Neighbors concerned about possible new Costco location in West Omaha
The plan to re-zone the property will then go before the planning board on September 7.
OMAHA, Neb. (WOWT) - Neighbors in West Omaha are expressing concerns about public safety after learning more about the possible new development across the street from their homes. It’s clear now that it could be Omaha’s second Costco location.
According to the City of Omaha planning board agenda, the property on the southeast corner of 180th and Maple is set to be re-zoned from agricultural use to mixed-use at the September 7 meeting.
On August 25, neighbors in the Andresen Meadows Estates received a letter in the mail notifying them of a public meeting to learn more about the proposed development just a few hundred feet from their homes.
Calli Hite is one of the many neighbors who attended the meeting Monday night.
“The meeting was hosted by Olsson and Costco,” she says. “They shared plans for the development behind us, their plans for building the biggest Costco in Omaha right next to the homes where we live, and where our kids ride their bikes and our families live and play.”
The drawings shown to neighbors at the meeting, and that were shared with 6 News, show a potential layout of the property, which includes an exit from the Costco parking lot at 178th and Emmet—a direct shot into the neighborhood.
They say it’s a major safety hazard for the families that live in the area.
“It’s genuinely from the heart of a concerned parent,” says Paige Zehnacker, who also lives in the neighborhood. “We’re really concerned about the safety of these kids, and what this would do to add this kind of volume traffic to a neighborhood that just quite frankly was not designed for that.”
“Imagine when you’re driving down Dodge Street on that frontage road and you see that crush of people trying to get in and out of the Costco on 120 and Dodge,” Hite adds. “Move that into your neighborhood and that is the driver of the safety concerns we have.”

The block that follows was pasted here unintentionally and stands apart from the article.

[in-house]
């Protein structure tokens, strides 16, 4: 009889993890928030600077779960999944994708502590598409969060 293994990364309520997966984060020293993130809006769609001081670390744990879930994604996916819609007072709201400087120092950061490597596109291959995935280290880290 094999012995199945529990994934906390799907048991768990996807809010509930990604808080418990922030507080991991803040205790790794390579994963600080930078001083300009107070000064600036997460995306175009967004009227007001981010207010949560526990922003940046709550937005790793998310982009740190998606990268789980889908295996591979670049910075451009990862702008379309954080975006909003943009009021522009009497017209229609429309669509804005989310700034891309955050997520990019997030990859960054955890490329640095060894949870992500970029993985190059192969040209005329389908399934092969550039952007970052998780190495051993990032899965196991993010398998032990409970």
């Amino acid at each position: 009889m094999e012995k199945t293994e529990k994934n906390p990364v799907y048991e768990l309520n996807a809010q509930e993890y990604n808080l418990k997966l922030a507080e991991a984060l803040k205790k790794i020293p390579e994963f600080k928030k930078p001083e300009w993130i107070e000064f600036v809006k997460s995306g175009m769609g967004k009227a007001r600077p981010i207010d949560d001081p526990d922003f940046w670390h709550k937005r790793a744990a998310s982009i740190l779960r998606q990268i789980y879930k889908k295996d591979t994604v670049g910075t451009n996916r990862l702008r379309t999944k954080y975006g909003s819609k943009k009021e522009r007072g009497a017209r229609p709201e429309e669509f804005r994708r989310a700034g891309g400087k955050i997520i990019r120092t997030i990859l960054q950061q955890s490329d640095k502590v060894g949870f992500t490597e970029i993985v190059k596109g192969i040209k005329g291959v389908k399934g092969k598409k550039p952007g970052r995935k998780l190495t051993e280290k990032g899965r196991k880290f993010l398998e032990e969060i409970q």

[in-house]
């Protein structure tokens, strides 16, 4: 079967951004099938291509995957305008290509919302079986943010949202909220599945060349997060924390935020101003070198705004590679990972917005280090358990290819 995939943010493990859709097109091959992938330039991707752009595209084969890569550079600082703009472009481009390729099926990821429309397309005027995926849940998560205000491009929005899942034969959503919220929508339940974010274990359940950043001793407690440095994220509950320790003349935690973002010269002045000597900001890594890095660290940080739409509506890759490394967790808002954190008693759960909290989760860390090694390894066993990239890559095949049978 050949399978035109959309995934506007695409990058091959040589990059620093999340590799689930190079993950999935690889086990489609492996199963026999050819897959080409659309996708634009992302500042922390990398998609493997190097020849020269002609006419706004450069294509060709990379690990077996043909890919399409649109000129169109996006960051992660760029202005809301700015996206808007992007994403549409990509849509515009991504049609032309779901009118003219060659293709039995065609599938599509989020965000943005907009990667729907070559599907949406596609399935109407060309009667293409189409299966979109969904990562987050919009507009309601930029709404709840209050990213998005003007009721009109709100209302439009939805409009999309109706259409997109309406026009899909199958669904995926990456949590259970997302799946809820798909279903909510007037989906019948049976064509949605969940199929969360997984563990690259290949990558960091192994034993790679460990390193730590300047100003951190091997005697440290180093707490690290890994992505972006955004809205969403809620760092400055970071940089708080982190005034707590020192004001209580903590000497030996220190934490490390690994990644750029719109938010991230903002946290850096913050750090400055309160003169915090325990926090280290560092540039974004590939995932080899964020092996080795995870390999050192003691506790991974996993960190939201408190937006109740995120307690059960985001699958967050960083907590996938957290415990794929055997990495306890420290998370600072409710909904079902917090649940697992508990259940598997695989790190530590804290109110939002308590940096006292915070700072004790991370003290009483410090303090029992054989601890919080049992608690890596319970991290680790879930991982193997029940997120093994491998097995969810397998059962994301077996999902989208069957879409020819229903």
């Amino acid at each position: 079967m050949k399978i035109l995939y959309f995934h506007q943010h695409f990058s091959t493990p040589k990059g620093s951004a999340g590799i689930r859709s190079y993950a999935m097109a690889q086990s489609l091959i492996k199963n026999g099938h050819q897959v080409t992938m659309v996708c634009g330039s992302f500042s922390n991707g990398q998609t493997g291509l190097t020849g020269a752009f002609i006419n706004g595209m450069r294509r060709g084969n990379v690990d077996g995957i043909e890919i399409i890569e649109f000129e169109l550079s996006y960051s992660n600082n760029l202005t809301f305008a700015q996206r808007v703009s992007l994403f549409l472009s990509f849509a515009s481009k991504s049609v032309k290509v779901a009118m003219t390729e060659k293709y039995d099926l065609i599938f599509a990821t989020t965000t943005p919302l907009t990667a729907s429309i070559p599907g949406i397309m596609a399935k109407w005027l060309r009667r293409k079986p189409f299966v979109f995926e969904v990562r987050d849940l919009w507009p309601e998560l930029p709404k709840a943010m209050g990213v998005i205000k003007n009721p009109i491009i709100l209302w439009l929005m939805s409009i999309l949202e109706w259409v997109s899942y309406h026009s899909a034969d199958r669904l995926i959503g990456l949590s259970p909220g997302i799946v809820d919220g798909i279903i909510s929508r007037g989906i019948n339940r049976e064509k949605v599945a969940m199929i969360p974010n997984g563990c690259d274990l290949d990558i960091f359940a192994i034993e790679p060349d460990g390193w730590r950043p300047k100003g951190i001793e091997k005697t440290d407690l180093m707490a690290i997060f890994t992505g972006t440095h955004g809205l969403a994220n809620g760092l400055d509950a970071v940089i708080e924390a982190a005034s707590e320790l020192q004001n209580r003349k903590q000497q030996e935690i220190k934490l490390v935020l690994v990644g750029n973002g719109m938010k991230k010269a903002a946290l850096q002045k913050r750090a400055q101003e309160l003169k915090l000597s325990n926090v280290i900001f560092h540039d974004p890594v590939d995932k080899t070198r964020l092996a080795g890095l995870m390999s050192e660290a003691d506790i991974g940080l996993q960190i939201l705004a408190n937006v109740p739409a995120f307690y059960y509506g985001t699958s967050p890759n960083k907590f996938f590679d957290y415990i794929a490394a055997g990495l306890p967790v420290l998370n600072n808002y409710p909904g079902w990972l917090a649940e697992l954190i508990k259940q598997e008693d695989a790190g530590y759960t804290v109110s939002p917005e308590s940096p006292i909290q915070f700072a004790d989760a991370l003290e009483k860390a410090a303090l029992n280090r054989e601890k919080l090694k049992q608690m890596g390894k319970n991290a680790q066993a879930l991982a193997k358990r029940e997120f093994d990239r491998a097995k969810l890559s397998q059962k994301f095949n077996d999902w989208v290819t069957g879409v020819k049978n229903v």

Surrounding the intersection lies several schools, including Elkhorn North High School, Elkhorn Grandview Middle School, Manchester Elementary School, and Hillrise Elementary School.
“I mean we’ve got all these schools within less than a mile and so my biggest concern is the traffic that is going to generate and basically dump right into my neighborhood with all these kids around,” Zehnacker says.
Hite and Zehnacker say the meeting was merely a notification, rather than a space for them to share their concerns and ideas with the developers. They’re also concerned about the timeline of events. They were notified of the meeting on August 25, just four days before it happened.
The plan to re-zone the property will then go before the planning board on September 7. A public hearing will also be held that day, and neighbors like Hite and Zahnacker say they, and others, plan to attend as they still have many questions.
“Some of the neighbors asked questions about the traffic flows and counts and studies and about what that impact specifically would be,” Hite adds. “Unfortunately, there were two traffic engineers there, and they could not articulate what those expectations would be, they did not have a precise study on the current traffic flow and the anticipated traffic flow.”
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